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PowerLix Compression Socks Review 2022

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Compression socks have come a long way over the last few decades. Those plain, boring tan socks that your grandmother wore for her high blood pressure are quickly disappearing. Now that athletes have figured out the benefits of compression and increased blood circulation, compression socks are more fashionable than ever.

The compression socks from PowerLix are proof that relief doesn’t have to come in a boring package. But looks aren’t the only thing these socks have going for them. While I don’t love everything about PowerLix, they’re worth considering if you need moderate relief.

Our PowerLix Compression Socks Review – Style, Fit and Compression

The compression level with PowerLix is higher than some other socks we’ve reviewed, like the Copper compression socks. These offer 20-30 mmHg of compression, which provides better circulation benefits.

PowerLix compression socks come in a knee-high length with a modern design. There are two colors to choose from: black and gray, and black and blue.

There are two major things you’ll notice about the design of these socks: the vertical, sweeping stripes along the ankles and calves, and the smaller vertical stripes along the top and arch of the foot. This design is what helps improve circulation throughout the legs. Wearing compression socks with this comfort and support are how you can relieve foot arch pain without any surgery.

Compression socks have come a long way over the last few decades. Those plain, boring tan socks that your grandmother wore for her high blood pressure are quickly disappearing. Now that athletes have figured out the benefits of compression and increased blood circulation, compression socks are more fashionable than ever.The company says their socks can help with a wide range of foot issues, like plantar fasciitis, tendonitis, diabetic swelling, pregnancy swelling and more. While they probably do provide some relief, I have some issues with their design (more on that soon).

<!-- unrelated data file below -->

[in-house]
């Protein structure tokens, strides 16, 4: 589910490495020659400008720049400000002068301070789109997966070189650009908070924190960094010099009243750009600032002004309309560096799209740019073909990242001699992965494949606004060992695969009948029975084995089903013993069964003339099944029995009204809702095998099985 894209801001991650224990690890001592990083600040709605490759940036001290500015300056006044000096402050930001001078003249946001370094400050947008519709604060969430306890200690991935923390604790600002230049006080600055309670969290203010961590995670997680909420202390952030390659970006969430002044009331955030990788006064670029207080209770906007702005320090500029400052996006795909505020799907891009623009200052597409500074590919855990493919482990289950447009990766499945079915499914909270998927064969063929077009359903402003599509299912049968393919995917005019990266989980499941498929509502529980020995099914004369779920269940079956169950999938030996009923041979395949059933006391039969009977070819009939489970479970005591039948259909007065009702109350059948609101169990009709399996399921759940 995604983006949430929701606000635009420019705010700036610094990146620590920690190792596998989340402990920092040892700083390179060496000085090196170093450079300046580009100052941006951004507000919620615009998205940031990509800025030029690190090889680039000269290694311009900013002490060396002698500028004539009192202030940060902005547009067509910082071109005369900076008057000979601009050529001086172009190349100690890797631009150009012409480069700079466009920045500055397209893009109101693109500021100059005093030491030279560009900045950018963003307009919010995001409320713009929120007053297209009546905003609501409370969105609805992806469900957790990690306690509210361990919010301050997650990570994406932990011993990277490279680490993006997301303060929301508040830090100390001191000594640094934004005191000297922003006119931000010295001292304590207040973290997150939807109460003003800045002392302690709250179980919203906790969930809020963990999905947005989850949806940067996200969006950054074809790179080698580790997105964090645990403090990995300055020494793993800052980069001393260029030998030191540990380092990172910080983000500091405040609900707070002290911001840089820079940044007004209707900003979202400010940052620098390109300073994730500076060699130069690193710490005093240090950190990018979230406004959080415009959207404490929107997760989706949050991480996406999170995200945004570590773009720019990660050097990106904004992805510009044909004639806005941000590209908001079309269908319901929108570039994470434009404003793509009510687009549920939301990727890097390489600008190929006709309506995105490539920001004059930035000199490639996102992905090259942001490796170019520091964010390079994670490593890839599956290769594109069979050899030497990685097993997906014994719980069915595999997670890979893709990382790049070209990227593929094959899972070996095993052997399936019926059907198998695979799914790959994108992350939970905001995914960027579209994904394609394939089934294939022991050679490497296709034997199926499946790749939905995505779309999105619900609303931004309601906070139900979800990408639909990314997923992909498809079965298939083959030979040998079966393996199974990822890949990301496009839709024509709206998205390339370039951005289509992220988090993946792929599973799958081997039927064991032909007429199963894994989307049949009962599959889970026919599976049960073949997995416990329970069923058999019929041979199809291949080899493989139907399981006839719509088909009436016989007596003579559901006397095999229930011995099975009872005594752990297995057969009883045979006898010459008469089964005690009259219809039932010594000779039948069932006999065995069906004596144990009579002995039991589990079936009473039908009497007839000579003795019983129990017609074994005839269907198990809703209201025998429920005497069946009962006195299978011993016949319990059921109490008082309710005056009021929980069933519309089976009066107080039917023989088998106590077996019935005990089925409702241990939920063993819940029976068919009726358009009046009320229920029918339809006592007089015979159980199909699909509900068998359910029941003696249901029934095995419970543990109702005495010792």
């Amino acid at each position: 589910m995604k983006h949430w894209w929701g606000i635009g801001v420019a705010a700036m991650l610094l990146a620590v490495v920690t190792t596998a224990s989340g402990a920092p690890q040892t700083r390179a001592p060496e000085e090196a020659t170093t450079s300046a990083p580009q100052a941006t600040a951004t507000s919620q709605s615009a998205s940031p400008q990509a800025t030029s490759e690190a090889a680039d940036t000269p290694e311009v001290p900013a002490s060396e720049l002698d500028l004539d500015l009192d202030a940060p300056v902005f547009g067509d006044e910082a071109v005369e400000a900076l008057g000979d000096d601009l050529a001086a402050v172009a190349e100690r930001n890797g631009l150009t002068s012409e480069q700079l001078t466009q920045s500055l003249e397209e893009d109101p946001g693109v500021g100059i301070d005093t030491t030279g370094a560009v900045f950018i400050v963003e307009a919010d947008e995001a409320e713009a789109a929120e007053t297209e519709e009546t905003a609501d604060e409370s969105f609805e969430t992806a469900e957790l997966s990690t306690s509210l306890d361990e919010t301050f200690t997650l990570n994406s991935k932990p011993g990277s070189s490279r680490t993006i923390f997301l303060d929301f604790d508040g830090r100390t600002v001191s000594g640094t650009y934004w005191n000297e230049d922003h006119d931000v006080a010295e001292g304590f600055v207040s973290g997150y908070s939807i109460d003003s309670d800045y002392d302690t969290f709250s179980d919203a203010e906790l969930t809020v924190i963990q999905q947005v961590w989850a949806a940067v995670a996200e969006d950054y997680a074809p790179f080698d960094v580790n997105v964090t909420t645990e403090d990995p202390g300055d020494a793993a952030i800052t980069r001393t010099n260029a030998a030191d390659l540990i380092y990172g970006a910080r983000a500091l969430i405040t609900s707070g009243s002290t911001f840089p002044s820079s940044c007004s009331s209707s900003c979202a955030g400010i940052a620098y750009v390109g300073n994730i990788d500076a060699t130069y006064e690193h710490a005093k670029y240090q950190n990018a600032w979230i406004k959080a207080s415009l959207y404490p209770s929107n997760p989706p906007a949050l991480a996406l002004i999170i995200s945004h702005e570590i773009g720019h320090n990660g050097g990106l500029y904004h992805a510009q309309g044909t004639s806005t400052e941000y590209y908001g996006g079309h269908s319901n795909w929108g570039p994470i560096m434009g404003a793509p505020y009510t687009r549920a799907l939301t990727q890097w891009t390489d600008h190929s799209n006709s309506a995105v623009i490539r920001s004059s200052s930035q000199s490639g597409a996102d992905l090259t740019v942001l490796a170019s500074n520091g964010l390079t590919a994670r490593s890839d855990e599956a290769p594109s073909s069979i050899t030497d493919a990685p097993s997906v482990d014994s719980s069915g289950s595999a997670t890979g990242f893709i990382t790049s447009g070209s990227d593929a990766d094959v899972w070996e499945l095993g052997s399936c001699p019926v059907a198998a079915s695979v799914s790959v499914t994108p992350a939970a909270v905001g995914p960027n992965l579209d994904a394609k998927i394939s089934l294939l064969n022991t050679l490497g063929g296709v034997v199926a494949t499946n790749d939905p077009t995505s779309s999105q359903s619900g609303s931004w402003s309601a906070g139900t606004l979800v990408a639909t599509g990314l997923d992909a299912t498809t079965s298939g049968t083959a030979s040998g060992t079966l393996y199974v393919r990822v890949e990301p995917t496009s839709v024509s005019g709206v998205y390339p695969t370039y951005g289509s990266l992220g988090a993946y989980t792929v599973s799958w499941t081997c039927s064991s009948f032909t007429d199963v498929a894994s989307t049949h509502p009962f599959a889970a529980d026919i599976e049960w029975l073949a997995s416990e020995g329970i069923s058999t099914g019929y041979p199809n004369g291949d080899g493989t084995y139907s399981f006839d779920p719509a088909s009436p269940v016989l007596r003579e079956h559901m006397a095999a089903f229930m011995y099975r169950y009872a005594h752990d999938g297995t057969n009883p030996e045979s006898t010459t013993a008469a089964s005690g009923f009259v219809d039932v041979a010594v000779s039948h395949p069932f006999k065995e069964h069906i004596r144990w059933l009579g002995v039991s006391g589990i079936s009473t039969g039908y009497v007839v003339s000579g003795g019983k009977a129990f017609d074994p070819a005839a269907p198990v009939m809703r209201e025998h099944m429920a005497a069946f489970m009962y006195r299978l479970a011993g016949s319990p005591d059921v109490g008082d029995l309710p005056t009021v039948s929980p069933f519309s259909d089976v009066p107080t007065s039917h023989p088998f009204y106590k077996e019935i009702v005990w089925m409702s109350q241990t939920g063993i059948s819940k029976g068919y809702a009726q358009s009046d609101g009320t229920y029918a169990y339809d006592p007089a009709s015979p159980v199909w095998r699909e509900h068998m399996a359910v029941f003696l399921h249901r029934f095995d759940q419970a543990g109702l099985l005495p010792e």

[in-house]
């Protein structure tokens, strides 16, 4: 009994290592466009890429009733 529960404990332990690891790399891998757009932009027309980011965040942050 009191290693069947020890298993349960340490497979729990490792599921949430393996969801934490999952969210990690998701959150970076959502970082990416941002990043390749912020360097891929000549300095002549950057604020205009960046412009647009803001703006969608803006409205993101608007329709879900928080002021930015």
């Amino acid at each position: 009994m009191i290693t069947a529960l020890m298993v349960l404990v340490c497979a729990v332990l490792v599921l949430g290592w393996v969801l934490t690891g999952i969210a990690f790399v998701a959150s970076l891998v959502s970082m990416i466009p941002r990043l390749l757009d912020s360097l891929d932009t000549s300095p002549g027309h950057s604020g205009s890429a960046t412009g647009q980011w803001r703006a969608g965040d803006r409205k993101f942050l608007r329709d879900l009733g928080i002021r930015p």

PowerLix says their socks are uniquely knitted from antibacterial, double-stitched, no-slip fabric. They don’t elaborate on what that means, but they appear to be comfortable and durable. According to other users, these socks are made of 80% spandex and 20% nylon.

I’m not really sure how these socks are antibacterial in any way. They don’t advertise any special fabric components or features that help ward off bacteria and odors. Spandex and nylon are both synthetic fabrics that don’t have a whole lot of breathability. They are moisture-wicking, so they have that going for them.

Sizing is really important when choosing any compression sock, but it’s even more important when they’re knee-high socks.

These compression socks come in two sizes:

  • S/M: Women’s shoe sizes 5.5-8.5; Men’s shoe sizes 5-9; Calf size 9”-15”
  • L/XL: Women’s shoe sizes: 8-.15.5; Men’s shoe sizes 8-14; Calf size 14”-19”

If you’re worried about the fit, don’t be. These socks have some stretch to them, so they’ll easily fit over any calf size in the size range you choose.

Sizing doesn’t seem to be a problem. Most people say they fit like a glove and have really helped with their shin splints.

Who Can Benefit from PowerLix Compression Socks?

Anyone can benefit from PowerLix’s compression socks, including:

  • Nurses
  • Runners
  • Teachers
  • Athletes
  • Frequent travelers
  • Hikers